The general approach is to make your commits 'atomic'. That is very subjective (differs for each person) but - particularly if you are working as part of a group - you should remain conscious of how the git history will read (the results of a
git log command). Depending upon the project, I often make commits at the end of a 'working session'. If those changes represent a little work on several features (or issues) I will use the
-i flag to selectively break up my changes in to several commits.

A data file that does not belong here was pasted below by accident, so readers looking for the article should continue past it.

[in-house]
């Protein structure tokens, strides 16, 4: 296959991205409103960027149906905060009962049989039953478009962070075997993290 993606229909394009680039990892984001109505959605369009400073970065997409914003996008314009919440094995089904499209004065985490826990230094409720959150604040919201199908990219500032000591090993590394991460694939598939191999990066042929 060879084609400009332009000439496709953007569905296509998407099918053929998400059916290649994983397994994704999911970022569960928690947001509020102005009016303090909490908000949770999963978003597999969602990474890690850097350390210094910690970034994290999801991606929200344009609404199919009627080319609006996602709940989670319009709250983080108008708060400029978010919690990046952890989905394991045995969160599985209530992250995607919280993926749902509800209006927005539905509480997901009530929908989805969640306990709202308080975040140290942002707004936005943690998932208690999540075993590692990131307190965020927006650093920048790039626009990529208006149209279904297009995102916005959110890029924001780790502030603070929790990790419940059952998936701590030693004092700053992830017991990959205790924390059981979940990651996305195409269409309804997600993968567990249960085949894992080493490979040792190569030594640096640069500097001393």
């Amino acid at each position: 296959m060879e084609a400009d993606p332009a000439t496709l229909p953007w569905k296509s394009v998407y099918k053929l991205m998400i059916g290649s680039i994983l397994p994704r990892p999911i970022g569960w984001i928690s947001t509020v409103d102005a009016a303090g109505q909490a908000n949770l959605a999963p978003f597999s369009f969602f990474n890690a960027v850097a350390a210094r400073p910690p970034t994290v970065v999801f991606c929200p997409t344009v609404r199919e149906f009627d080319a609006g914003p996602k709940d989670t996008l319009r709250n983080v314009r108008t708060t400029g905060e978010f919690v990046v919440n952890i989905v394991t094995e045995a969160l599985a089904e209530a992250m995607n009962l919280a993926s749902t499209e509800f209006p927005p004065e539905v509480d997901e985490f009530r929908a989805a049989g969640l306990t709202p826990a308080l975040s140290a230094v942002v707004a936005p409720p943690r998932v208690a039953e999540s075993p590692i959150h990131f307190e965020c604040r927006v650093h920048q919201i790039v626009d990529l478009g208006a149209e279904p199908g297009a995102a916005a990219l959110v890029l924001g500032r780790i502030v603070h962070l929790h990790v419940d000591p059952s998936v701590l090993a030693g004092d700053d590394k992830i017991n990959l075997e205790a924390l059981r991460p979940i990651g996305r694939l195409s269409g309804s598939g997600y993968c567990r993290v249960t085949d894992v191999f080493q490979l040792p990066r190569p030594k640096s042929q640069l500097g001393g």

The tag in git is really just a different way to reference a commit. It is nothing more than a label.
The accepted SOP on Github is to provide a README file for your project. The Markdown language is extremely popular - and Github even has their own 'flavor' - and that is how the README.md file can display in a formatted (HTML) manner.
The same format is used in Github Gists.
If you are new to git and have a Github account don't miss out the great "add-on" capabilities you get with your Github account: